In certain embodiments, context values may be identical for a group of mobile terminal users. In other embodiments, users can individually specify, prioritize, and modify context values. It is also of course possible to provide default context values that can be changed by a user.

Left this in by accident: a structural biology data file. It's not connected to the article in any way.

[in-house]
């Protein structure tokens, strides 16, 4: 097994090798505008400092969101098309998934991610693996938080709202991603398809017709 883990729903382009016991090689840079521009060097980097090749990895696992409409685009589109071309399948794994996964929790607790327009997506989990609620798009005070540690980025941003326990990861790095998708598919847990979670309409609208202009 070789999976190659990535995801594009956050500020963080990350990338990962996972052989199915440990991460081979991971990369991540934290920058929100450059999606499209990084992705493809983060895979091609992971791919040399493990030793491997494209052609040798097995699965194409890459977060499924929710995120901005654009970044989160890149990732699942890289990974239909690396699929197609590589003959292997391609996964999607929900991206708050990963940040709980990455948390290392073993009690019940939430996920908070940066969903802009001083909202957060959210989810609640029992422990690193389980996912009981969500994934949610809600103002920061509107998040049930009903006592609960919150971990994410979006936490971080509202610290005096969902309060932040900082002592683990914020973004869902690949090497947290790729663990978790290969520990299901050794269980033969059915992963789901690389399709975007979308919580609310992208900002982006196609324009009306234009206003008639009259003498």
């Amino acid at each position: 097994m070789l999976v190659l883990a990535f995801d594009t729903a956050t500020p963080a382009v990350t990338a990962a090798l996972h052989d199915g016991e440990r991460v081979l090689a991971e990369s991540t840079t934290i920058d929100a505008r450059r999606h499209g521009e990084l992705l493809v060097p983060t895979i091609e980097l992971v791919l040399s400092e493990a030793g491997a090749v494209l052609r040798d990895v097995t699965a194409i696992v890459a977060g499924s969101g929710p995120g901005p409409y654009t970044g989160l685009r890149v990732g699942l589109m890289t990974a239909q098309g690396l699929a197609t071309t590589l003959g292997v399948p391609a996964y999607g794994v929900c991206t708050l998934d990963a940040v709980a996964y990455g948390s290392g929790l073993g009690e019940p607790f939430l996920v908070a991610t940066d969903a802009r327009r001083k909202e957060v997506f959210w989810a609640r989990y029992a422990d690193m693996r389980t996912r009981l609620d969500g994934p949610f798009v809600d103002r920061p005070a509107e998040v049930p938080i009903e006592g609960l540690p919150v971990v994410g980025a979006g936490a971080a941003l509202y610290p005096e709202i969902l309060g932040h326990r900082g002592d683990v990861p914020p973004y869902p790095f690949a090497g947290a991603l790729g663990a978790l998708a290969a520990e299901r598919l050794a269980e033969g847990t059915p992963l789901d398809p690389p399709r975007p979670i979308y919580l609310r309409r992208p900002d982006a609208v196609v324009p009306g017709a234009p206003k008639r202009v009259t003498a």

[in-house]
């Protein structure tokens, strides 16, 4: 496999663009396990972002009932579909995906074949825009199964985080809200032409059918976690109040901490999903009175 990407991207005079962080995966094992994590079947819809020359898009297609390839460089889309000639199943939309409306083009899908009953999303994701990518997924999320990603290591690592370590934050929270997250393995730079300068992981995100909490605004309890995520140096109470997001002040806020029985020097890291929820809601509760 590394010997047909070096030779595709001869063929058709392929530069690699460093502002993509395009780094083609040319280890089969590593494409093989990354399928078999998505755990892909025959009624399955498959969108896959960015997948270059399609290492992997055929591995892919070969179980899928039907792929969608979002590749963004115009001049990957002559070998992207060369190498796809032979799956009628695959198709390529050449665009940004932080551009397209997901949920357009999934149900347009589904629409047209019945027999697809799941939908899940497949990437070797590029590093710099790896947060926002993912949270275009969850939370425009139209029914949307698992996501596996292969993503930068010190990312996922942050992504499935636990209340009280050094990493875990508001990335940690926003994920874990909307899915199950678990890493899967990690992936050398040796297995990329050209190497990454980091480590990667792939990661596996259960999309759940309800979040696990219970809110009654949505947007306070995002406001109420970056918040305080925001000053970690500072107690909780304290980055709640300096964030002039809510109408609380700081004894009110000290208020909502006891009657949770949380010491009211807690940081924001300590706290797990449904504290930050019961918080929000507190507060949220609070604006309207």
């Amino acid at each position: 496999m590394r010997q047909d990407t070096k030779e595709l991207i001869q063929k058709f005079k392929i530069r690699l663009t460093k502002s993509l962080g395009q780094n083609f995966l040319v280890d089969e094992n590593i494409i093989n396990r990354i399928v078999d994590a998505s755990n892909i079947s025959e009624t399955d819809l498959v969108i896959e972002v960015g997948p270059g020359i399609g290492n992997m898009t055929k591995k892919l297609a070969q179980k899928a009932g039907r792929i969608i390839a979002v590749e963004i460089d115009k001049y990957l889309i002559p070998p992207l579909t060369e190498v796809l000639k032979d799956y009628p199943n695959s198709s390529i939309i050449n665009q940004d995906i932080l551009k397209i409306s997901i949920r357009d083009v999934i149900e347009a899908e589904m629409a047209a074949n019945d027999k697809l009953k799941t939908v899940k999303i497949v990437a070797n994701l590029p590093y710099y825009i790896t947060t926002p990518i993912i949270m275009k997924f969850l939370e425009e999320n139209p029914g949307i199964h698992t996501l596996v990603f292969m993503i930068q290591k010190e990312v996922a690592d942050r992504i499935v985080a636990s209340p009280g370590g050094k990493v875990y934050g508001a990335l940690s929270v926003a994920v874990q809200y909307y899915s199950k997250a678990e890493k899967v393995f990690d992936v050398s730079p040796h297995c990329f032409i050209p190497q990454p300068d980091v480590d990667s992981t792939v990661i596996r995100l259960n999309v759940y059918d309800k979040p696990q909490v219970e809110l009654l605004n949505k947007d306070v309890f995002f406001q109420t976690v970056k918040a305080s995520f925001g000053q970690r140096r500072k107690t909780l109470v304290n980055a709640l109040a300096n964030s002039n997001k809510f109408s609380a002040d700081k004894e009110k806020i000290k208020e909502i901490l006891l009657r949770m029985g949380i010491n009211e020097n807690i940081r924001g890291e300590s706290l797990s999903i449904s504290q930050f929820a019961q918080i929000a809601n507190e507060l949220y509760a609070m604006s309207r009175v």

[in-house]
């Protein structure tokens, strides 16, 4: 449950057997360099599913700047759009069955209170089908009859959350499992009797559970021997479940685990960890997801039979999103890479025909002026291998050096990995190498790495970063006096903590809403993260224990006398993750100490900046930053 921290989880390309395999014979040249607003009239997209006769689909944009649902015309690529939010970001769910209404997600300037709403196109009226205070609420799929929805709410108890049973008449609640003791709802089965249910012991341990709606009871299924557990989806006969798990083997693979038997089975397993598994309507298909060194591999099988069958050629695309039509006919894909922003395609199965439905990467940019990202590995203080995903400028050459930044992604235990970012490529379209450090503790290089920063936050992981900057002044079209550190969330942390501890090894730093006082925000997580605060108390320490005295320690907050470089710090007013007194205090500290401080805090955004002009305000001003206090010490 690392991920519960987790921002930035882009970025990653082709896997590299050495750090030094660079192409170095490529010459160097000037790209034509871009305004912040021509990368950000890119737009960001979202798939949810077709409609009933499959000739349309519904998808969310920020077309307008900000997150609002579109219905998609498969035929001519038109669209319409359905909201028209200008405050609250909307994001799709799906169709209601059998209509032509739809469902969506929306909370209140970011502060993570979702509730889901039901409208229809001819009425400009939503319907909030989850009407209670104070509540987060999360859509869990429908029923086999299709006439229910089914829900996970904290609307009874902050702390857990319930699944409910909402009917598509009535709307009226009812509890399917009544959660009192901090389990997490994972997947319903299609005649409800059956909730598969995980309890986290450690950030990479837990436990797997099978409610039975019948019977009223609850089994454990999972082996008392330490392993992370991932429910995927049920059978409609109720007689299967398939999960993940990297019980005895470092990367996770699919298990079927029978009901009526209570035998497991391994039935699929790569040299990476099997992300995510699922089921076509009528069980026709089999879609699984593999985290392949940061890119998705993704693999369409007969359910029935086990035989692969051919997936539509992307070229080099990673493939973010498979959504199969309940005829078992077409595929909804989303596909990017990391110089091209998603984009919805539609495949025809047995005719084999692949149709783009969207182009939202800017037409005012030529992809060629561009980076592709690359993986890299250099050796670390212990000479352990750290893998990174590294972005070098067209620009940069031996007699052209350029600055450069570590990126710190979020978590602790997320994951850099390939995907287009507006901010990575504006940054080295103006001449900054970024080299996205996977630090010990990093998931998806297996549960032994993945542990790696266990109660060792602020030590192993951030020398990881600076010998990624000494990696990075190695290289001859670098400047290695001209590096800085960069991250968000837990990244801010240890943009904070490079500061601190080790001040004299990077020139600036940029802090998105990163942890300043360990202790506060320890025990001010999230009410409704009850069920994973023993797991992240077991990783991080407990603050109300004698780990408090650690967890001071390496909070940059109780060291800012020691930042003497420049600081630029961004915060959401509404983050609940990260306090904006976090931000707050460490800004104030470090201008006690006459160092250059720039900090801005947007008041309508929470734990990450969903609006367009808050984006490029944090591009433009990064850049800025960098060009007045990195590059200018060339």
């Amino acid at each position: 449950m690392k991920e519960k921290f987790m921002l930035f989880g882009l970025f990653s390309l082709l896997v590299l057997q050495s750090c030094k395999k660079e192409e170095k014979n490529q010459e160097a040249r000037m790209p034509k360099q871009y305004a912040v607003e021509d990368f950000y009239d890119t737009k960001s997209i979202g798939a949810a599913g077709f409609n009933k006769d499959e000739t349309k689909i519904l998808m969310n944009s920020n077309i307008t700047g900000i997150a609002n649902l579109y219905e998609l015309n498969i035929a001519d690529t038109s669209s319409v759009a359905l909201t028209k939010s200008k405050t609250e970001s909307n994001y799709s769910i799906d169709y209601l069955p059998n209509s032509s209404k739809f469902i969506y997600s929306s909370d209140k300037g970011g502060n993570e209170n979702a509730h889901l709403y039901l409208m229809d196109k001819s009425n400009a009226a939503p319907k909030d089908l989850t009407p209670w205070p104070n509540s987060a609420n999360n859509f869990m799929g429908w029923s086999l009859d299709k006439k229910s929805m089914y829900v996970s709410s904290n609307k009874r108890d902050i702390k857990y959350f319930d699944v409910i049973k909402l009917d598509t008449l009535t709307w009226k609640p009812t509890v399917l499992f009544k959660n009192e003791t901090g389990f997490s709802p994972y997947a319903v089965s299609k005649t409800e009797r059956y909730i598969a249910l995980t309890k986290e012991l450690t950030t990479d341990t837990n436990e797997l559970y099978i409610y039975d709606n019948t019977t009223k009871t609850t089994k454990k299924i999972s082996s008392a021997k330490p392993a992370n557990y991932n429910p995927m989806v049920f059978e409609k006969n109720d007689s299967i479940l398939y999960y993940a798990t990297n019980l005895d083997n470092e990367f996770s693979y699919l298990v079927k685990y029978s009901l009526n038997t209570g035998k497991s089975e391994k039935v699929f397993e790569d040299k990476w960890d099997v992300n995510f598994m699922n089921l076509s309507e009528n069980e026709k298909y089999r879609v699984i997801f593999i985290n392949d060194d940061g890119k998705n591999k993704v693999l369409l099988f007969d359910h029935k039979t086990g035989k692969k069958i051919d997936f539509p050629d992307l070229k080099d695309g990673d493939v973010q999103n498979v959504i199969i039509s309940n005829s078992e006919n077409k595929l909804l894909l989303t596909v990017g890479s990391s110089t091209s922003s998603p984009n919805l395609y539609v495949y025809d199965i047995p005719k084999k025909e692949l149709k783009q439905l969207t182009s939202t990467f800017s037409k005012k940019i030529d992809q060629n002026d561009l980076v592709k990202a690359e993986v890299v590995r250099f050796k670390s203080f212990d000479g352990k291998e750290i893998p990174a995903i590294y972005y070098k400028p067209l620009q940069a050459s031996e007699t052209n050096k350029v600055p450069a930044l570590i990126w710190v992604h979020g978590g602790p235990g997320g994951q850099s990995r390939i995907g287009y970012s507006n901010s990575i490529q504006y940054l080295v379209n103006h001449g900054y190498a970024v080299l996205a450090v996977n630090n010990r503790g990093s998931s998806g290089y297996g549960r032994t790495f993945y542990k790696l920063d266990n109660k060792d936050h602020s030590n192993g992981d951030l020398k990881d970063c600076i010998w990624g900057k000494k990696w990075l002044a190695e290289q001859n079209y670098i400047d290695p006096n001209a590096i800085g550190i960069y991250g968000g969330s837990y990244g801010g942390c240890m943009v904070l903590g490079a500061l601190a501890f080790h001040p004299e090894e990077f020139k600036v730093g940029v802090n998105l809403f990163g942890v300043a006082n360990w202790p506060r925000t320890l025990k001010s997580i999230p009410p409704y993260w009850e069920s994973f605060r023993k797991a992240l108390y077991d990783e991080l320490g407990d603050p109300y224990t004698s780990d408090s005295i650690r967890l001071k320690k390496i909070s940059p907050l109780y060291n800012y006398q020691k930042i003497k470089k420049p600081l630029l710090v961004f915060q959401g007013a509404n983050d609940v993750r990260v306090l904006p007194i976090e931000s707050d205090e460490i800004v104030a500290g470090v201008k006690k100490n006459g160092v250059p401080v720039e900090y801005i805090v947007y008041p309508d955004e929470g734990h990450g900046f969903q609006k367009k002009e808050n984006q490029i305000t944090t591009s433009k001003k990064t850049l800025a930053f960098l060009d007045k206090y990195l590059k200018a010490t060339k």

Another example of a context value is geographic location or a proximity value that provides a distance between the source of the message associated with an icon and the mobile terminal. As a mobile terminal moves around a geographic area, the terminal may receive messages from retail stores, restaurants, movie theaters, public transportation terminals, Web sites, and other entities. The messages can be provided the mobile terminal; the value can be based on the terminal's location within a predetermined geographic area (for example, the area served by a particular cell phone tower), or on other factors (e.g., the identity of the mobile user, other demographic factors, or the precise geographic location of the mobile terminal.). The proximities of the sources of the received messages may be used to present auditory icons with the closest sources first. In addition, visual icons may be positioned and sized in decreasing order of proximity on the navigation bar. Proximity can be derived by the mobile terminal based on a comparison of the terminal's specific location with the location of the source of the message, or it could be provided directly by the entity if the entity is able to discern the location of the mobile terminal. The location of the mobile terminal may be determined by a variety of conventional methods and devices such as identifying a cell phone tower or using a global positioning system.